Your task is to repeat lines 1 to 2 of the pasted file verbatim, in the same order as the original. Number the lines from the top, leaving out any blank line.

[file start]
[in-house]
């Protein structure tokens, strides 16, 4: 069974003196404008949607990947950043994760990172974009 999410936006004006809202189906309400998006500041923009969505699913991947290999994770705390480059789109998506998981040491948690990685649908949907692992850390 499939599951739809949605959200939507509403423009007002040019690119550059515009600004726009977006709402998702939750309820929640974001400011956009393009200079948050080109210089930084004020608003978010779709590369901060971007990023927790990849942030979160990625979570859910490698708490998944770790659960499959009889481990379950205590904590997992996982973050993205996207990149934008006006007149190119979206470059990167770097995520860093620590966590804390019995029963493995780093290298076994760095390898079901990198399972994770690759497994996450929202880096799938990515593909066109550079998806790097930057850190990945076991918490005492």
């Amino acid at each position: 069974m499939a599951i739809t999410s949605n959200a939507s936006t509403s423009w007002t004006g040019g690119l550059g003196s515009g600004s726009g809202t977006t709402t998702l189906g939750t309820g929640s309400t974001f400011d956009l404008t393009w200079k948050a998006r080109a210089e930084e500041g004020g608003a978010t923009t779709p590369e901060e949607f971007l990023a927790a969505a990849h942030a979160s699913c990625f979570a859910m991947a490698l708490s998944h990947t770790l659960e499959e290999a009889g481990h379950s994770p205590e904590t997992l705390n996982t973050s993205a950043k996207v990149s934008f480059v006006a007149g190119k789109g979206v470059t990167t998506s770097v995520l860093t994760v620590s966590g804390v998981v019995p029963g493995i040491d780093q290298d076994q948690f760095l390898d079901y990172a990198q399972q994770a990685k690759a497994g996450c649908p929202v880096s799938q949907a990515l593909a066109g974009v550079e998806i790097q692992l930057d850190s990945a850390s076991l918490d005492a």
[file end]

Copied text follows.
[in-house]
């Protein structure tokens, strides 16, 4: 069974003196404008949607990947950043994760990172974009 999410936006004006809202189906309400998006500041923009969505699913991947290999994770705390480059789109998506998981040491948690990685649908949907692992850390 499939599951739809949605959200939507509403423009007002040019690119550059515009600004726009977006709402998702939750309820929640974001400011956009393009200079948050080109210089930084004020608003978010779709590369901060971007990023927790990849942030979160990625979570859910490698708490998944770790659960499959009889481990379950205590904590997992996982973050993205996207990149934008006006007149190119979206470059990167770097995520860093620590966590804390019995029963493995780093290298076994760095390898079901990198399972994770690759497994996450929202880096799938990515593909066109550079998806790097930057850190990945076991918490005492």